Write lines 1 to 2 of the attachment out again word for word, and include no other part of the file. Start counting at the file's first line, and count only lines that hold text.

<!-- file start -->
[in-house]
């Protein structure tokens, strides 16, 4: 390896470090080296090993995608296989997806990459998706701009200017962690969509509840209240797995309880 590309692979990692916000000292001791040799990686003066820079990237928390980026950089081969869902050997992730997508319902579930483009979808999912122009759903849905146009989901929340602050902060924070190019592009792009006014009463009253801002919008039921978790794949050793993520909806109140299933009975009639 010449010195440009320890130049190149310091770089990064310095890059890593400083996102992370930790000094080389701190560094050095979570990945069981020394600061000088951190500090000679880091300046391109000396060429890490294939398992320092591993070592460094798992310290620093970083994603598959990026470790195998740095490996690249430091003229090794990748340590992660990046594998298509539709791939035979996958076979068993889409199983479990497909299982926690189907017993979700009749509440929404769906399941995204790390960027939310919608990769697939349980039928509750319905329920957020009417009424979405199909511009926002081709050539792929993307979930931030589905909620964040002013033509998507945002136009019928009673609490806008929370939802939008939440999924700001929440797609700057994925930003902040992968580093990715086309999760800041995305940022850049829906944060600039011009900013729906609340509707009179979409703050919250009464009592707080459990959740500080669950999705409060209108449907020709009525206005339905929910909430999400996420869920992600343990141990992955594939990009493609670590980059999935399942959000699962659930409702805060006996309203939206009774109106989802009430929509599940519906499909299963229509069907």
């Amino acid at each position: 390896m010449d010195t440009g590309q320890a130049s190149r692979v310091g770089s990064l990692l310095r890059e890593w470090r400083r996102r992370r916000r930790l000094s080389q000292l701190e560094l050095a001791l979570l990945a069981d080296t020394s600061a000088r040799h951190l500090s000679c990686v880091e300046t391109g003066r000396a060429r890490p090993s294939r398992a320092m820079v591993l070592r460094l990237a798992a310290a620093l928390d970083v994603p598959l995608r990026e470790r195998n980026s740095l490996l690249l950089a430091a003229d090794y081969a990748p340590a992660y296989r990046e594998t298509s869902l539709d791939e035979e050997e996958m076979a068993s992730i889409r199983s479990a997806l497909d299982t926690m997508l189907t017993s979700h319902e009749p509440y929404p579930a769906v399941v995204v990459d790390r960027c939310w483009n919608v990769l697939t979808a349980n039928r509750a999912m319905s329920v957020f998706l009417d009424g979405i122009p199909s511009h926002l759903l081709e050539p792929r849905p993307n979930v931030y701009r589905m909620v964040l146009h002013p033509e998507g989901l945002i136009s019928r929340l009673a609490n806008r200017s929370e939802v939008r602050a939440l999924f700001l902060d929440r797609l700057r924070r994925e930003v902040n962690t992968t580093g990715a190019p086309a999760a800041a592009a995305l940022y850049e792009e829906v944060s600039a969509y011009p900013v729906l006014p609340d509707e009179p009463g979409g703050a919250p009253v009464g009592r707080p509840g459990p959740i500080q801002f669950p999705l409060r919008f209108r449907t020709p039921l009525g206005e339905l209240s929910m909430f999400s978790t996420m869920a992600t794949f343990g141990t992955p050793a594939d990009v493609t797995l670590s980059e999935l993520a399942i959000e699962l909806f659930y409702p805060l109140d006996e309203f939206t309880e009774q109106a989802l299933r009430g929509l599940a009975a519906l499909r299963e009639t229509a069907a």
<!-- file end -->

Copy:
[in-house]
């Protein structure tokens, strides 16, 4: 390896470090080296090993995608296989997806990459998706701009200017962690969509509840209240797995309880 590309692979990692916000000292001791040799990686003066820079990237928390980026950089081969869902050997992730997508319902579930483009979808999912122009759903849905146009989901929340602050902060924070190019592009792009006014009463009253801002919008039921978790794949050793993520909806109140299933009975009639 010449010195440009320890130049190149310091770089990064310095890059890593400083996102992370930790000094080389701190560094050095979570990945069981020394600061000088951190500090000679880091300046391109000396060429890490294939398992320092591993070592460094798992310290620093970083994603598959990026470790195998740095490996690249430091003229090794990748340590992660990046594998298509539709791939035979996958076979068993889409199983479990497909299982926690189907017993979700009749509440929404769906399941995204790390960027939310919608990769697939349980039928509750319905329920957020009417009424979405199909511009926002081709050539792929993307979930931030589905909620964040002013033509998507945002136009019928009673609490806008929370939802939008939440999924700001929440797609700057994925930003902040992968580093990715086309999760800041995305940022850049829906944060600039011009900013729906609340509707009179979409703050919250009464009592707080459990959740500080669950999705409060209108449907020709009525206005339905929910909430999400996420869920992600343990141990992955594939990009493609670590980059999935399942959000699962659930409702805060006996309203939206009774109106989802009430929509599940519906499909299963229509069907």